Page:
The deficit may have been cut, but the debt is still increasing. We need investment aimed at giving medium to long term returns which we can use to pay off the debt! Equivalent to individuals buying dividend bearing stock.

The cuts should remain, but borrowing should be used to stimulate the economy with capital spend. A combo of options one and three, really.

Please tell the policy makers that Austerity/cuts wont balance the books – it’s a recipe for disaster – carried by the many low income families.

Get them to read ‘End this depression now’ by Nobel economist/Fomer BoE panellist Paul Krugman. Written by a technical authority in language that is accessible even by the Chancellor who is notorious for never having been an economist.

We, as a nation, are still racking up the national debt at an alarming rate. Cutting the deficit is not enough. We need to encourage small businesses and we have not done enough to sort the banks out so they will lend.

A combination of 2 & 3: we must cut the deficit on current account expenditure and keep an eye on the debt however there is scope to invest for growth through infrastructure etc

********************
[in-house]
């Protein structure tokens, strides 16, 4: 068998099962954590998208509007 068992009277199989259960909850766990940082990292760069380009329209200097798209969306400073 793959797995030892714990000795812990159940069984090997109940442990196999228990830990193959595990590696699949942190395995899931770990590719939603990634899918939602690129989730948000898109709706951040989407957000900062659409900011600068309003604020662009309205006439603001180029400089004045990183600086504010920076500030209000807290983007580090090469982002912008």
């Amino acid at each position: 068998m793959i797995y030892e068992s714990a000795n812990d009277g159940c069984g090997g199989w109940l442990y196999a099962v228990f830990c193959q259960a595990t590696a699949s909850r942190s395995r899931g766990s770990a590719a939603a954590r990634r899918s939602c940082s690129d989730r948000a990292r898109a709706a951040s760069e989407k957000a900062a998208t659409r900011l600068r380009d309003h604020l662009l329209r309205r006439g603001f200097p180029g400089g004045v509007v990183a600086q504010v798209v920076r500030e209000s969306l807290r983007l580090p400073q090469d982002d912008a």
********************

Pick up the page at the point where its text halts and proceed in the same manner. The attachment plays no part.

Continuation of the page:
• 1,500 Lib Dem paid-up party members are registered with LibDemVoice.org. Just over 600 responded to the latest survey, which was conducted between 19th and 23rd July.
  • Please note: we make no claims that the survey is fully representative of the Lib Dem membership as a whole. However, LibDemVoice.org’s surveys are the largest independent samples of the views of Lib Dem members across the country, and have in the past offered accurate guides to what party members think.